London will be ringed by roadblocks as security is increased with additional patrols at City institutions with links to the United States, underground stations and airports. The anti-terrorist police warned Londoners and visitors to the City to be on a state of alert but not alarm.
While there has been no specific threat the security services will be keeping Islamic extremists under surveillance who are believed to be a small pool of support for extremist groups capable of further attacks.
The focus was not only on potential al-Qa'ida attacks, but those who might attack "because of the publicity it represents". Regrettably we shouldn't just think about the ghastly spectacular happening, but also the range of possibilities that smaller groups and individuals may use. There may be individuals who think here is an anniversary which is a world stage in terms of publicity and for their own reasons they might attack. We shouldn't underestimate these individuals."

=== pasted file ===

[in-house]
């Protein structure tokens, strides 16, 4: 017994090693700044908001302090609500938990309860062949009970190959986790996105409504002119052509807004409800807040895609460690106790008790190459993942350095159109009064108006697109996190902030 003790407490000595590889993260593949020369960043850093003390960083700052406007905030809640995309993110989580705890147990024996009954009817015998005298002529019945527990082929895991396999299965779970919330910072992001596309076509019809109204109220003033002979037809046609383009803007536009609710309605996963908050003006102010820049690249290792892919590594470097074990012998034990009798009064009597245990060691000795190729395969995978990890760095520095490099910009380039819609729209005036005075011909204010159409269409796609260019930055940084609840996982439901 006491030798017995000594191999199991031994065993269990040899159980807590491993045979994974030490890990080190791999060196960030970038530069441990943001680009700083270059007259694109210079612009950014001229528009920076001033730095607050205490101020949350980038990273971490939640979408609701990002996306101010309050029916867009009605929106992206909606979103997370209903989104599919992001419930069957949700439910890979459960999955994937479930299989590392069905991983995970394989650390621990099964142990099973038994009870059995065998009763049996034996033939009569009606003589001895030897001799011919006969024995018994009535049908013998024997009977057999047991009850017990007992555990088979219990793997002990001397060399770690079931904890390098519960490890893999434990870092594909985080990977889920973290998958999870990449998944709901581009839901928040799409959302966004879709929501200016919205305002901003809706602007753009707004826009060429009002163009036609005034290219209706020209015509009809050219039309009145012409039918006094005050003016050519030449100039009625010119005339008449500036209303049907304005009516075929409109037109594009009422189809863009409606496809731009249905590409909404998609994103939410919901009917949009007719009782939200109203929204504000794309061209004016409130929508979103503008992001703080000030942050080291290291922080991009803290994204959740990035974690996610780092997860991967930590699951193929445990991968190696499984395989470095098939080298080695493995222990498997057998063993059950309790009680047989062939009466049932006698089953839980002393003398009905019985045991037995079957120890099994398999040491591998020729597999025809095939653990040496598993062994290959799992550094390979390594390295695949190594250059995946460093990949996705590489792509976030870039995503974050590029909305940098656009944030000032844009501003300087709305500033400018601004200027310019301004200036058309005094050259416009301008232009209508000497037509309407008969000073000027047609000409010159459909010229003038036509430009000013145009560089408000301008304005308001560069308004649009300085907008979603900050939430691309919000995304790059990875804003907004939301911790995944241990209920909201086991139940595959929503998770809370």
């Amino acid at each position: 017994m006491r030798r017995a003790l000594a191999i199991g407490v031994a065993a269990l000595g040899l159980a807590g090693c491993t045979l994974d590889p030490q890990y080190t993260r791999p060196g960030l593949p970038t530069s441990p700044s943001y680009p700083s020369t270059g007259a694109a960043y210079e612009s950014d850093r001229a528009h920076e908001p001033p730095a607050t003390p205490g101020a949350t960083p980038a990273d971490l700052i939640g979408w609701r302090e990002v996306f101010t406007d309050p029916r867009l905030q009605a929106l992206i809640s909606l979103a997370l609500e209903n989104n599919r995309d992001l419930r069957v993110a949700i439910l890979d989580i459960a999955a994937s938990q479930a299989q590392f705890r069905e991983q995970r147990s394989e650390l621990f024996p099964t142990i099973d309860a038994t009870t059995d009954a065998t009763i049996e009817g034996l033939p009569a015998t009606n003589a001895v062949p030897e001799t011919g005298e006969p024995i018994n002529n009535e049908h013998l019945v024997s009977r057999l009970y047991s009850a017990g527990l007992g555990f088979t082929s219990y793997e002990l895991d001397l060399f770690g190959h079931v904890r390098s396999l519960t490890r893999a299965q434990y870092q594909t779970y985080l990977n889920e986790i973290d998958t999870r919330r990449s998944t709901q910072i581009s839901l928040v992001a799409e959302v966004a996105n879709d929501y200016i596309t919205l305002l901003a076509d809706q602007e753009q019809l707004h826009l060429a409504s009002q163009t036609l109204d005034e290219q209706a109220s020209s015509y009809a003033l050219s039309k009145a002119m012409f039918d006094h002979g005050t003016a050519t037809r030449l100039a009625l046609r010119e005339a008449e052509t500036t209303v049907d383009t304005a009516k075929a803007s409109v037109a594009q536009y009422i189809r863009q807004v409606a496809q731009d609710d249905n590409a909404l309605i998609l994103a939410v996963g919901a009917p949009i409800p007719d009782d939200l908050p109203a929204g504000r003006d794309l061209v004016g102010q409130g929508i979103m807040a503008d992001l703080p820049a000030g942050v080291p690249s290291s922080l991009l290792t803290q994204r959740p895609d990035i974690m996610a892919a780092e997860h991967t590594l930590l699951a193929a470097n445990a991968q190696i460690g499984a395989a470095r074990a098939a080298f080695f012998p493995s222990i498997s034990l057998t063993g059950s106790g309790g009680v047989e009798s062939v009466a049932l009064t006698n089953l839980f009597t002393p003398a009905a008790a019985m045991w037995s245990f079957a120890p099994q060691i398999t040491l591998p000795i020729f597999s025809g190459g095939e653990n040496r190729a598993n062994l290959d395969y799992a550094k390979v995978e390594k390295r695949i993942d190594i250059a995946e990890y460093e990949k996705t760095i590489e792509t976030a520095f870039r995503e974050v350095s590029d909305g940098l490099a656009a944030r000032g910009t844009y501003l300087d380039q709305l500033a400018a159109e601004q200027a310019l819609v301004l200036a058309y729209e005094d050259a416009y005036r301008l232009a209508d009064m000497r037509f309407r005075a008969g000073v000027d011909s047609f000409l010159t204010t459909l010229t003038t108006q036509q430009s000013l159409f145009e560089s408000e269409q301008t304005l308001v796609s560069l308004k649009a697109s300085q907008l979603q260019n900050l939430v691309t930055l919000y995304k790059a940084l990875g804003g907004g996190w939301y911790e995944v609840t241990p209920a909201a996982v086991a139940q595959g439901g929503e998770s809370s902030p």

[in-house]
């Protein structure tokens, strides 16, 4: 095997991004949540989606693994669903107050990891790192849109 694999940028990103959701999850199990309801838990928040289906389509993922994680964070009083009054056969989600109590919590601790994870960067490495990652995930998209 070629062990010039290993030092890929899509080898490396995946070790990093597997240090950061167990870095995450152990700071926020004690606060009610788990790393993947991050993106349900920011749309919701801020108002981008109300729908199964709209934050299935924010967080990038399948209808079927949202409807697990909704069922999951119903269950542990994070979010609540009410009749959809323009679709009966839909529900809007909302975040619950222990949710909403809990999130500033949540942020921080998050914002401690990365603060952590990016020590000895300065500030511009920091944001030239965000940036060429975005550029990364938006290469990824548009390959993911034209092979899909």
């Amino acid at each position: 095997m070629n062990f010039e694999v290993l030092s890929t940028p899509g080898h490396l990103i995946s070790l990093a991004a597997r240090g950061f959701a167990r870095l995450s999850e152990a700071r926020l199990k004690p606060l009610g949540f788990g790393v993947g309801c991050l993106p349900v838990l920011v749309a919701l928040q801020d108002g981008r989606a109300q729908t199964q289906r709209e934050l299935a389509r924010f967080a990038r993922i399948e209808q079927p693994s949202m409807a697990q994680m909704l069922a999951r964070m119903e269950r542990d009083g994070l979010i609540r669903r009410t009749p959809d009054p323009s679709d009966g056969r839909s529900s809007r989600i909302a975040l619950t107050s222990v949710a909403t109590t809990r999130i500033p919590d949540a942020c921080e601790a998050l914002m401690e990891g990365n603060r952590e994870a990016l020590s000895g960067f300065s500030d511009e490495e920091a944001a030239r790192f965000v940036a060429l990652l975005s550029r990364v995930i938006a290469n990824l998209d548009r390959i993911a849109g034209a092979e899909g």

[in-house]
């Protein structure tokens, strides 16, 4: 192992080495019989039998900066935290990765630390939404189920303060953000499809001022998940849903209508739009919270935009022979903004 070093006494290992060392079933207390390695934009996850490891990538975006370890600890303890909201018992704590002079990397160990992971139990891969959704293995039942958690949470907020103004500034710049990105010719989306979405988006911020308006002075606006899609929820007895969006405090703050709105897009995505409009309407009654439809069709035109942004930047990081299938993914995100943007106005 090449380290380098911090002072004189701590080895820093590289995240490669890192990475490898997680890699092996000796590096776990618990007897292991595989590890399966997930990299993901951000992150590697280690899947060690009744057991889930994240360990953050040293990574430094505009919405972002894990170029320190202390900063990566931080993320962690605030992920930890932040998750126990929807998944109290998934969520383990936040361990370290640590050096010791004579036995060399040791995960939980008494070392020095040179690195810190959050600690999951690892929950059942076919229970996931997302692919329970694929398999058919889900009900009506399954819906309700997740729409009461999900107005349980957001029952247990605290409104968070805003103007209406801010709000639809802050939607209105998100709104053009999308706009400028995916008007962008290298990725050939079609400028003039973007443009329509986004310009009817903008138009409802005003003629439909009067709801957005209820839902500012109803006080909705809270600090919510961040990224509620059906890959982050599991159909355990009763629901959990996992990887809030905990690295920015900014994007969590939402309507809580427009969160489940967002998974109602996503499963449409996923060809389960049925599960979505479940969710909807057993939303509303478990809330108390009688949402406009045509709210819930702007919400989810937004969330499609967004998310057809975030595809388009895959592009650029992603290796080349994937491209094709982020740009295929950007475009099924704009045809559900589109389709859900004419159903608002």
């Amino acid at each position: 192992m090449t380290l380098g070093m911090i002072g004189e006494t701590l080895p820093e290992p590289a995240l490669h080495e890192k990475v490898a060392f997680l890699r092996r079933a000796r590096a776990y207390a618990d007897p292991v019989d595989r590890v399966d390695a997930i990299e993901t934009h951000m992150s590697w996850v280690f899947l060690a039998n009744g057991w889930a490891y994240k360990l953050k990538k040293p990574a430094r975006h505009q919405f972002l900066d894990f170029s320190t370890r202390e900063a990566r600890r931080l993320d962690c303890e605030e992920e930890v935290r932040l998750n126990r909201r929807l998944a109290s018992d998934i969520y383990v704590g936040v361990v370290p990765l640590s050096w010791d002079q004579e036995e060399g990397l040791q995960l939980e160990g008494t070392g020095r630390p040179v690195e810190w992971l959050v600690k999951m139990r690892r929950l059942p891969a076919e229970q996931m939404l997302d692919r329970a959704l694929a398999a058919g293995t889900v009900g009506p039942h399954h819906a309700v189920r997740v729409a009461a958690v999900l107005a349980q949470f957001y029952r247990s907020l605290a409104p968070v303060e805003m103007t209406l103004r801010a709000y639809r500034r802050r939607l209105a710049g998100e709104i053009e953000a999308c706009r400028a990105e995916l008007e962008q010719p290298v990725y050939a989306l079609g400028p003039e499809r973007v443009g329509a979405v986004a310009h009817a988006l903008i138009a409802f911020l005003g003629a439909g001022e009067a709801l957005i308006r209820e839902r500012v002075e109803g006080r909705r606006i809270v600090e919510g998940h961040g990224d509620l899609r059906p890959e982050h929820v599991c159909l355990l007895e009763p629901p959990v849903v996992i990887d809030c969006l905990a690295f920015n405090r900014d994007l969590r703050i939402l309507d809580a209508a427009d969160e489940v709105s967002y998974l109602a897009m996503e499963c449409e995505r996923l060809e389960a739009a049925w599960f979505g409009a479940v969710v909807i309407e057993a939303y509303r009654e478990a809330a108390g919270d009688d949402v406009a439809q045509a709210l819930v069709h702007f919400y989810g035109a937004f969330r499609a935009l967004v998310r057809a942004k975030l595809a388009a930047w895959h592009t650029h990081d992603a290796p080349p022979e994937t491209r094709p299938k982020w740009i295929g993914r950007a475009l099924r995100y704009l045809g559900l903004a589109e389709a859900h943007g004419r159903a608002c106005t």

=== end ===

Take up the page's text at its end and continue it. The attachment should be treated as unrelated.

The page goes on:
An interesting fact from Scotland Yard since 11 September, Scotland Yard has received 8,000 requests for assistance from the Federal Bureau of Investigation. Mr Veness said: "By any comparison, this has been the busiest 12 months of counter-terrorism anyone can recall. Barriers have crumbled in the pursuit of the overwhelming public good."

Interesting to note that the American media have reported a similar story in the US, the conclusion, extra vigilance by everyone on a day when our eyes will see less than our hearts.

How the UK will mark 9/11